The Role of Seventh-day Adventist Education in Youth Retention

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“Where is the flock that was entrusted to you, your beautiful flock?” (Jeremiah 13:20)

During the 2019 Nurture and Retention Summit, over 100 Church leaders from around the world gathered to discuss issues related to retaining and nurturing Adventist church members.

Dr. Lisa Beardsley-Hardy, Director of the Department of Education at the General Conference of Seventh-day Adventists and Dr. John Wesley Taylor V, Associate Director of the Department of Education presented data on youth retention in relations to Adventist education. During the presentation titled “The Role of Seventh-day Adventist Education in Youth Retention” important questions were asked, such as: Is Adventist education a mission field? And if so, is it effective?

Dr. Taylor presented data from seven individual studies, looking at Adventist families and if Adventist education did have an impact on children to become and to remain an Adventist member. These seven individual studies covered three decades, and provide consistent results across time and place. 

According to the Valuegenesis3 Study in 2010, a study based on responses from over 18,000 students in grades 6-12 that explored the faith, values, and commitments of Seventh-day Adventist young people, Adventist education plays a significant role in the development of religious faith, as the graphic below shows.

How about measurable results? Are there correlations between attending a specific school type and church membership? The Epperson Study looked at children of Adventist families in the Southern Union, in regards to the decision making to become a baptized church member and church attendance, based on the school type they attended.  While almost 60 % of children that were not exposed to Adventist Education, decided to become baptized, 40% were never baptized. However, close to 85% of children attending an Adventist school for one or more years and almost 97% of children attending an Adventist school for 11 years or more decided to become a baptized member.

The study also showed a correlation between regular church attendance and the number of years spent in an Adventist school. The longer they were attending an Adventist school, the more regular was their church attendance.

Adventist education is also impacting children favorably in regards to developing attitudes toward paying tithe, marriage, and their commitment to the Church, as stated by a 13-year long study by Robert Rice. Adventist education is also impacting children favorably in regards to developing attitudes toward paying tithe, marriage, and their commitment to the Church, as stated by a 13-year long study by Robert Rice.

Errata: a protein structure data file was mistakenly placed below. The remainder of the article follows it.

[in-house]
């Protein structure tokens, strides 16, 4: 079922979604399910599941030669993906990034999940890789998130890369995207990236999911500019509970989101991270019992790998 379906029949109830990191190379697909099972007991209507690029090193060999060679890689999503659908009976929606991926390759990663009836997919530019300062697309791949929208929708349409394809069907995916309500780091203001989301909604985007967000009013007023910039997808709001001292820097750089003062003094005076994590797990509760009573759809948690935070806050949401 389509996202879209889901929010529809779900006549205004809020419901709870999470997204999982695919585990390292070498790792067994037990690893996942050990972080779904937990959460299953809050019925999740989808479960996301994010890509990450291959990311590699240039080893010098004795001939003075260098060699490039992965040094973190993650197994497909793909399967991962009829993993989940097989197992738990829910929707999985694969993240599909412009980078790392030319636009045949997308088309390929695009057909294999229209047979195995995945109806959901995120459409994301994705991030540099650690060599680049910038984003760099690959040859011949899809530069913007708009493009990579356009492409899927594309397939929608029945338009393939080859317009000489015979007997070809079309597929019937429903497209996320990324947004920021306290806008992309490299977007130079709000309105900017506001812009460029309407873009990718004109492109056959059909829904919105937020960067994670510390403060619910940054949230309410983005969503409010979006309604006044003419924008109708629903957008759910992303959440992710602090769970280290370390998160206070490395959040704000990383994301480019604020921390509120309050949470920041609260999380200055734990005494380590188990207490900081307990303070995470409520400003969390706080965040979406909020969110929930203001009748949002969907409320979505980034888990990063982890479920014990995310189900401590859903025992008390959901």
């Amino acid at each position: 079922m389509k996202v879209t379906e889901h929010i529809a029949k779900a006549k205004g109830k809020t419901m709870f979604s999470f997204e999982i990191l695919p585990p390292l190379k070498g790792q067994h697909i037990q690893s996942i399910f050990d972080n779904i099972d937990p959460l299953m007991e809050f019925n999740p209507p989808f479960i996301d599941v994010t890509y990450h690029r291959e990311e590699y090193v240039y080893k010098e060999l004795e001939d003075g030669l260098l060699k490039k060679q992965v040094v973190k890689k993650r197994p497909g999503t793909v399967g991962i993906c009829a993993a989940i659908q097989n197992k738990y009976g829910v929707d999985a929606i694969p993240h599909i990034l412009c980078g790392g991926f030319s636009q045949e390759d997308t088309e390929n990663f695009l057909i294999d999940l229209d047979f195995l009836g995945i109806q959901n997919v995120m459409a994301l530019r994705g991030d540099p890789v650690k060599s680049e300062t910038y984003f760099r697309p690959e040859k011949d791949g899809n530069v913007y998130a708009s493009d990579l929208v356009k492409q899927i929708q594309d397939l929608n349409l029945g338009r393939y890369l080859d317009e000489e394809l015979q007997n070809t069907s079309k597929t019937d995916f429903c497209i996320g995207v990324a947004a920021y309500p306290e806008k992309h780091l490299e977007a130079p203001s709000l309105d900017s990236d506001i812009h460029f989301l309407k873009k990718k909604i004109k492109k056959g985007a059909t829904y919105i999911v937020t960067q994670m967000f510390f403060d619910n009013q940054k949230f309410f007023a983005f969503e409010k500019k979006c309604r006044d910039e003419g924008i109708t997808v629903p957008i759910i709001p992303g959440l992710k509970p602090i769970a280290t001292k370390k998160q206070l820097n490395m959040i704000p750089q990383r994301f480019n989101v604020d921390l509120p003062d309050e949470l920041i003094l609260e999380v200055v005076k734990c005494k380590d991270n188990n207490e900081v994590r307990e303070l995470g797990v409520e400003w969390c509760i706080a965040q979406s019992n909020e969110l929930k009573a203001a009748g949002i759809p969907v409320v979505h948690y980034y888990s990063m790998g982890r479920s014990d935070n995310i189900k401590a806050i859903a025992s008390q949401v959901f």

The graphs above show that children exposed to Adventist education are two times more likely to pay tithe, three times more likely to choose a partner of the same faith, and two times more likely to stay active church members. 

As we are looking at the data presented on the subject of Youth Retention in regards to Adventist education, it becomes clear that attending an SDA school does have a great impact on our Adventist children and their future development to become an active church member.

Therefore, Dr. Taylor V concluded that Adventist education is the longest and largest evangelistic event held by the Adventist church with a duration of 800 - 37,400 hours, depending on the number of years children spend in Adventist education, and it is a very effective approach.

Ellen White wrote: “… True education means more than the pursual of a certain course of study. It means more than a preparation for the life that now is. It has to do with the whole being, and with the whole period of existence possible to man. It is the harmonious development of the physical, the mental, and the spiritual powers. It prepares the student for the joy of service in this world and for the higher joy of wider service in the world to come.”


For more information on “The Role of Seventh-day Adventist Education in Youth Retention” by Lisa Beardsley-Hardy and John Wesley Taylor V, click here.

blog written by Manuela Coppock